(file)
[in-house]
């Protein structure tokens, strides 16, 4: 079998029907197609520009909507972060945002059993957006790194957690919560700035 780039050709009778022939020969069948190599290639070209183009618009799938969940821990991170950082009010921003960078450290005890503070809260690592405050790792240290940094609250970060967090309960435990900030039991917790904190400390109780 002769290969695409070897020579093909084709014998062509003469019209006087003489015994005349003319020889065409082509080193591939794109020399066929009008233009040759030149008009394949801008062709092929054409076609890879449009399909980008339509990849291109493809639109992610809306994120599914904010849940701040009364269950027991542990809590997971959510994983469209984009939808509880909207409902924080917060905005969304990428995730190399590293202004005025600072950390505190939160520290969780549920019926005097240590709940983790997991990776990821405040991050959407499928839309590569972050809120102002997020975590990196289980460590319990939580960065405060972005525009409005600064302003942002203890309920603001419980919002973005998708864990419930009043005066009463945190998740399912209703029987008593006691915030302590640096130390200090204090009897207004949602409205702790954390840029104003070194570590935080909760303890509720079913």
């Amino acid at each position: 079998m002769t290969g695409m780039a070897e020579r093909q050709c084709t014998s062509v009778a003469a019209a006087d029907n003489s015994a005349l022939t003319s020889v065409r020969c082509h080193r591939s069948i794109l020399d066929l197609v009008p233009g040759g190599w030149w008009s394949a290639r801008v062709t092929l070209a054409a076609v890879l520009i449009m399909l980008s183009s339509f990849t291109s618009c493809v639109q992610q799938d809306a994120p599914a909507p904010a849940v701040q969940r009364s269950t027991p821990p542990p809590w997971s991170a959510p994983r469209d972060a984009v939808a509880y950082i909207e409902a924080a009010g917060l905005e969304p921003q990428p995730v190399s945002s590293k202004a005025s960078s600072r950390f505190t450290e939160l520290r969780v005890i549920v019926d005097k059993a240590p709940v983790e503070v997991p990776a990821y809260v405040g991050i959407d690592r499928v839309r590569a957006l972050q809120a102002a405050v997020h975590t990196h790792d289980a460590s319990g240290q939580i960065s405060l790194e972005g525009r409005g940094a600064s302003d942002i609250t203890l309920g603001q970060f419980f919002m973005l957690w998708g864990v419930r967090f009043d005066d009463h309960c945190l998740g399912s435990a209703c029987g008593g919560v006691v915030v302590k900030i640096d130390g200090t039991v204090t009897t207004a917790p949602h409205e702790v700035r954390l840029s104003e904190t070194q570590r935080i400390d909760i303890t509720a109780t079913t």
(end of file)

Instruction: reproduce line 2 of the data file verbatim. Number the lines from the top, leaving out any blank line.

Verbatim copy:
């Protein structure tokens, strides 16, 4: 079998029907197609520009909507972060945002059993957006790194957690919560700035 780039050709009778022939020969069948190599290639070209183009618009799938969940821990991170950082009010921003960078450290005890503070809260690592405050790792240290940094609250970060967090309960435990900030039991917790904190400390109780 002769290969695409070897020579093909084709014998062509003469019209006087003489015994005349003319020889065409082509080193591939794109020399066929009008233009040759030149008009394949801008062709092929054409076609890879449009399909980008339509990849291109493809639109992610809306994120599914904010849940701040009364269950027991542990809590997971959510994983469209984009939808509880909207409902924080917060905005969304990428995730190399590293202004005025600072950390505190939160520290969780549920019926005097240590709940983790997991990776990821405040991050959407499928839309590569972050809120102002997020975590990196289980460590319990939580960065405060972005525009409005600064302003942002203890309920603001419980919002973005998708864990419930009043005066009463945190998740399912209703029987008593006691915030302590640096130390200090204090009897207004949602409205702790954390840029104003070194570590935080909760303890509720079913």